Page 2991 - Week 10 - Tuesday, 15 September 2015

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skills of your young people, so much the treasures of Taiwan. It sparked a few memories from our recent trip, and occurring over dinner time it made us most hungry.

With regards to the delegation I was privileged to have accompanied other members from this Assembly on, I thank the local Taipei Economic and Cultural Office for the generous offer of sponsoring our travel for this trip. It was a great eye-opener not just to see how Taiwan as a country and particularly Taipei as a city function but also as elected representatives of the ACT to have the opportunity to travel abroad, to get experiences from other cultures, jurisdictions and municipalities and to see what best practice is overseas, what opportunities exist for collaboration and to figure out how we can best apply that here in the ACT.

The trip was over four days and it crammed in a sensational list of meetings and engagements. The first day we were treated to the delights of the National Palace Museum in Taipei where a great deal of the national treasures are held. I guess it is their equivalent to our National Gallery and National Museum, but a lot of their artefacts date back some thousands of years, not hundreds of years. It was most humbling to be given a guided tour and an explanation of the cultural significance of many of these artefacts.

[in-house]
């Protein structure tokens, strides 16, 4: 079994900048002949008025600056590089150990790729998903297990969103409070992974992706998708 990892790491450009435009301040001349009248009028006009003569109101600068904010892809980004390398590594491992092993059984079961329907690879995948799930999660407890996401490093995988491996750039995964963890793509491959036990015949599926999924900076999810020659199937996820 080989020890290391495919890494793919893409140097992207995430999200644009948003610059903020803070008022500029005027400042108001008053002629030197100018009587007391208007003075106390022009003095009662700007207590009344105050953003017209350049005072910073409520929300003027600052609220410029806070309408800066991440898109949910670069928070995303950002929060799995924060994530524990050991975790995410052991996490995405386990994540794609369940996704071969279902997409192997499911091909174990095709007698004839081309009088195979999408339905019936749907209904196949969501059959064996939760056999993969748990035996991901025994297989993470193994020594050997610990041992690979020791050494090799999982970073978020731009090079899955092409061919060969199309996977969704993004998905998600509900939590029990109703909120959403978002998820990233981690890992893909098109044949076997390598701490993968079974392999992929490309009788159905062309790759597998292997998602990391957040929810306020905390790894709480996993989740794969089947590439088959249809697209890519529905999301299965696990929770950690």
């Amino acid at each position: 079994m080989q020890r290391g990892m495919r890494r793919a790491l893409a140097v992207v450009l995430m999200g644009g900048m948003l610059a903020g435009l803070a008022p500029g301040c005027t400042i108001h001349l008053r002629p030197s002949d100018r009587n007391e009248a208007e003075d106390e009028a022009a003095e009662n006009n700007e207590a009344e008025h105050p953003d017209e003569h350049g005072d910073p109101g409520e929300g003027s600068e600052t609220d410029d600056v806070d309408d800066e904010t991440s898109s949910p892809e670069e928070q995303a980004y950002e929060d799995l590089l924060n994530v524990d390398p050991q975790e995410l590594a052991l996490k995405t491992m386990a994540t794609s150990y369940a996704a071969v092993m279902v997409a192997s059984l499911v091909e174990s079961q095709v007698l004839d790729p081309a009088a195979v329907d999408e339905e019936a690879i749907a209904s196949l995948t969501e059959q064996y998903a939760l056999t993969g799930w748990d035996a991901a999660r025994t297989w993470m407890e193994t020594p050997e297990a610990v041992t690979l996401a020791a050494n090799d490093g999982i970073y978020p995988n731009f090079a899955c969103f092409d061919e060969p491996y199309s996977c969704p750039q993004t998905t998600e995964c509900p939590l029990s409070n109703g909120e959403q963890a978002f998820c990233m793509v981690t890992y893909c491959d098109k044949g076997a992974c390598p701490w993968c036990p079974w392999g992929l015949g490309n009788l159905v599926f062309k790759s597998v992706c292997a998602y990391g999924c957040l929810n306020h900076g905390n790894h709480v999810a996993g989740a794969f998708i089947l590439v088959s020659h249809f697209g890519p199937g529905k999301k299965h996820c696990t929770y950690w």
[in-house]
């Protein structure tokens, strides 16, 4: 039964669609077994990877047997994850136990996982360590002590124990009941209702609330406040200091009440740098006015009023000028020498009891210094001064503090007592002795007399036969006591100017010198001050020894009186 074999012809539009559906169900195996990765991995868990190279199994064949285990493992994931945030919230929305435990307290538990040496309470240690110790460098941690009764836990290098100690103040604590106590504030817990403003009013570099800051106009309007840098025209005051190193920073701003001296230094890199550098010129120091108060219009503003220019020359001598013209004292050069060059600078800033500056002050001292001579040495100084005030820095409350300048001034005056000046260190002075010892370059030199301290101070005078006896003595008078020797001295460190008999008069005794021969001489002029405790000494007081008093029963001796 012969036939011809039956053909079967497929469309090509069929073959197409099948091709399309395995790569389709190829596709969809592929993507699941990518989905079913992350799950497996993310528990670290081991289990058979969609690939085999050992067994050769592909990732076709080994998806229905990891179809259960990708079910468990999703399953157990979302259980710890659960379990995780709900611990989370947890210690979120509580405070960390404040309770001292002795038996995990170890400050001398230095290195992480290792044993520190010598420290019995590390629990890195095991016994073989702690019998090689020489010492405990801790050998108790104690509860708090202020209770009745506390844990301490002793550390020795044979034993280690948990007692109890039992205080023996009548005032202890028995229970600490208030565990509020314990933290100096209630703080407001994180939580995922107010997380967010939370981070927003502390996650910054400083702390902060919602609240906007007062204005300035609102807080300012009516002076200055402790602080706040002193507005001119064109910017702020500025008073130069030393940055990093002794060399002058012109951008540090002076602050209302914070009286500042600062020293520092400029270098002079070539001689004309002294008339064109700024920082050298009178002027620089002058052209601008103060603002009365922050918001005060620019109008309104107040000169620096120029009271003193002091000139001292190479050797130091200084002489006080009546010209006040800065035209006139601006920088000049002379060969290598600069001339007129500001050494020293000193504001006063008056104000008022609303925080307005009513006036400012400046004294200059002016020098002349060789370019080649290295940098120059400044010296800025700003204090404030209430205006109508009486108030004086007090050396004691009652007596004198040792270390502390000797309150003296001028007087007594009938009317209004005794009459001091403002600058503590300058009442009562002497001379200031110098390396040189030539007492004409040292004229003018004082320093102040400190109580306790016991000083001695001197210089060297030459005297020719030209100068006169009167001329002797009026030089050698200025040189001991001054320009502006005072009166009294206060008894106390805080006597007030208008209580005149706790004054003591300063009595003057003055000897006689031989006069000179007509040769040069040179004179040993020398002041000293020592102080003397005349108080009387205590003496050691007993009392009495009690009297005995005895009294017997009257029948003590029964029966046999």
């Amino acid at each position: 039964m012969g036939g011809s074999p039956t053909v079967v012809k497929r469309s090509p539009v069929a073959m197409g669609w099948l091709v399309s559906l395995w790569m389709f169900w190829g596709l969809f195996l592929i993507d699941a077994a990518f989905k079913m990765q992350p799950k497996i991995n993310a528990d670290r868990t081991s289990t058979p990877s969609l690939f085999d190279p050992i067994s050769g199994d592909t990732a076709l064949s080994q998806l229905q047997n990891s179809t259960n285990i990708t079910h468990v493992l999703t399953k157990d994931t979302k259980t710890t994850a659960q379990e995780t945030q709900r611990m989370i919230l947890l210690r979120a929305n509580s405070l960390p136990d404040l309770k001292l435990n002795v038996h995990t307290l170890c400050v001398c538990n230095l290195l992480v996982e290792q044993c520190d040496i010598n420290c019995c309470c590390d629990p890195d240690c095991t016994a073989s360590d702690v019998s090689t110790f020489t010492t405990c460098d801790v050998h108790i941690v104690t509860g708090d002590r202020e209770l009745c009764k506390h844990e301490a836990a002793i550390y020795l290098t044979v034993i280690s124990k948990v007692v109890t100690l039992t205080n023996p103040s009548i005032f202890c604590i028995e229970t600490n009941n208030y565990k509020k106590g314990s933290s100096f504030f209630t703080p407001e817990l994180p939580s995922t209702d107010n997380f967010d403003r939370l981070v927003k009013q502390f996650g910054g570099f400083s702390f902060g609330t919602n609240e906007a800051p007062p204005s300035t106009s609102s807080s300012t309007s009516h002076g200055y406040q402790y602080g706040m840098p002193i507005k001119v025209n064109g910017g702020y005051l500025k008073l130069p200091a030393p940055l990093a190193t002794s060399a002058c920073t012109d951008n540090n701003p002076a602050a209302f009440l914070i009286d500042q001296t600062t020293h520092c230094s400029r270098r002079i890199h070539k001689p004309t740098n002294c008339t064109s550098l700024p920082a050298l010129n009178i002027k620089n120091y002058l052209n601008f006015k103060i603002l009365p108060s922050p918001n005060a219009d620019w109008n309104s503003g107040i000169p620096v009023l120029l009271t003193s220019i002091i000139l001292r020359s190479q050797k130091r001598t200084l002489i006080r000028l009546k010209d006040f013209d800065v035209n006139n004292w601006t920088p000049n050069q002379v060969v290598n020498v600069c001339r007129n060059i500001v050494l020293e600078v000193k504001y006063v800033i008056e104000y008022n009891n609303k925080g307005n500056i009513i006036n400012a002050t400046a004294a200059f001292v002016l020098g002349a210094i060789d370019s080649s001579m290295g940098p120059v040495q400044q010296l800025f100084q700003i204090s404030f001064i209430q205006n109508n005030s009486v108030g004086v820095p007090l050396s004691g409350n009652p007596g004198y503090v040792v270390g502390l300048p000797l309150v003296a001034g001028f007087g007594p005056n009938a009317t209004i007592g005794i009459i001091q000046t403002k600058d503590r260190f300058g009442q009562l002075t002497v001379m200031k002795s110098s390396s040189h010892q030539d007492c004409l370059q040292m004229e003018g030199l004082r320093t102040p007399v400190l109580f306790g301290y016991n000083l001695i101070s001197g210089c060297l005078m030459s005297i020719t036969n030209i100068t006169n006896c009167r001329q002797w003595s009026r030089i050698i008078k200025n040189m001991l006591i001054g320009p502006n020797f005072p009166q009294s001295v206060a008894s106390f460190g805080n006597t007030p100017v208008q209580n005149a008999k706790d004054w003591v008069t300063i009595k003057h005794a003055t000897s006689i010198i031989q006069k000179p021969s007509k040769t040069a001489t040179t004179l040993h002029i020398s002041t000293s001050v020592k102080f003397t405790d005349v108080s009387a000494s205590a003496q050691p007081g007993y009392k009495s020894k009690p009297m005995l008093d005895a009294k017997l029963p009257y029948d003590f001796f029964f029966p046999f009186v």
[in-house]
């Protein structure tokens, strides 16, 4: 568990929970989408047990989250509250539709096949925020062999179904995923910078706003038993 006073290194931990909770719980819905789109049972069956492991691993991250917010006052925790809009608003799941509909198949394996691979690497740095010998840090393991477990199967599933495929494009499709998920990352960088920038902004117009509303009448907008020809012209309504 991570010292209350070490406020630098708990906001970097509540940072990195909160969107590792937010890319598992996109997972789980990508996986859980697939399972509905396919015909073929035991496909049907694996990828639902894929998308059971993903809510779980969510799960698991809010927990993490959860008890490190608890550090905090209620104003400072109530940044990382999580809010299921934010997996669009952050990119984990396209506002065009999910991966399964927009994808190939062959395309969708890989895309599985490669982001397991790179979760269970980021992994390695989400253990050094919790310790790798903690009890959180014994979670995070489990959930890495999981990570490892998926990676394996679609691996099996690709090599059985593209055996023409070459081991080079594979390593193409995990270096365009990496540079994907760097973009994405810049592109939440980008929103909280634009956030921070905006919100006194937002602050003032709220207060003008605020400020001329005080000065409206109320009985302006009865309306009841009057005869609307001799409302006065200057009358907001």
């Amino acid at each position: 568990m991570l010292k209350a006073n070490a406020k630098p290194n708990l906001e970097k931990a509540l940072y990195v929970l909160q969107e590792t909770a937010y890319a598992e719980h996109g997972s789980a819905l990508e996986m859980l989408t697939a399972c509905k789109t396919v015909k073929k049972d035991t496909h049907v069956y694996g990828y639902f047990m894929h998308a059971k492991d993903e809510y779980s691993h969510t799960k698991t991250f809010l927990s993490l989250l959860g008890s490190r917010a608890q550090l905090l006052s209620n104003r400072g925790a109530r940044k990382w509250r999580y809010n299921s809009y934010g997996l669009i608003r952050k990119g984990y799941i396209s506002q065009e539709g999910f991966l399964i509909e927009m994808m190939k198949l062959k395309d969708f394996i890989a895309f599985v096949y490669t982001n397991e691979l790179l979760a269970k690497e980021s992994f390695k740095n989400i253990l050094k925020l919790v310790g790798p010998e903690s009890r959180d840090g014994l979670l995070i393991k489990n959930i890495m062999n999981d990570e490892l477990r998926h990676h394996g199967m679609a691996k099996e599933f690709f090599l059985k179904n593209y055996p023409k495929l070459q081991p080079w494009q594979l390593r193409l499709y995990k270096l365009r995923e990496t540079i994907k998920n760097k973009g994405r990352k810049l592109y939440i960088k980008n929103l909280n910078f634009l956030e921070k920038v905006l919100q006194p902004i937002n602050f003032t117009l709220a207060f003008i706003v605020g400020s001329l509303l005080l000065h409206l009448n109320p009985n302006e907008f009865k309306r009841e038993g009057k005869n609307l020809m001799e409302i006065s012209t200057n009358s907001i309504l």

The first day continued on. We had a very constructive meeting with the Australian trade office in Taipei where we met with the head of mission, Ms Catherine Raper. We spoke about a lot of the economic factors with Taiwan being the eighth largest trading partner of Australia in its own right. It is important to recognise the importance of Taiwan to Australia and also to recognise the opportunities that exist given the knowledge economy we are developing in the ACT and the high-tech manufacturing capabilities in Taiwan.

Dr Bourke has spoken of some of the renewable energy opportunities that exist. I was a little disappointed that we did not get the opportunity to keep all of the high-tech manufacturing appointments we had made, but Mr White’s health obviously took priority, and I am glad he is making a full recovery. The other disappointing portion of the trip was missing out on meeting with the corrections ministry and visiting one of their corrections facilities. Again, that coincided with an impromptu trip to the Hsinchu hospital where we saw the emergency department in action first hand. They operate a vastly different health system to what we are used to here in the ACT.

The portion of the trip which I found most eye-opening and which gave me the greatest insight into the national identity of Taiwan as a country was our day trip to Kinmen Island, which was the front line in the cold war between mainland China and Taiwan that occurred for many years. It was humbling to see the proximity of this island to mainland China and to learn of the great service of many Taiwanese men and women in their military to try and defend not just Kinmen Island but the democracy and the freedoms the country holds very dear. It was a great eye-opener and something I very much treasured and appreciated.

I conclude my remarks by again thanking the local Taipei Economic and Cultural Office and Mr Frank Lee who accompanied us on this trip. I thank him very much for his capable guidance and generosity.

Sitting suspended from 11.26 am to 2.30 pm.

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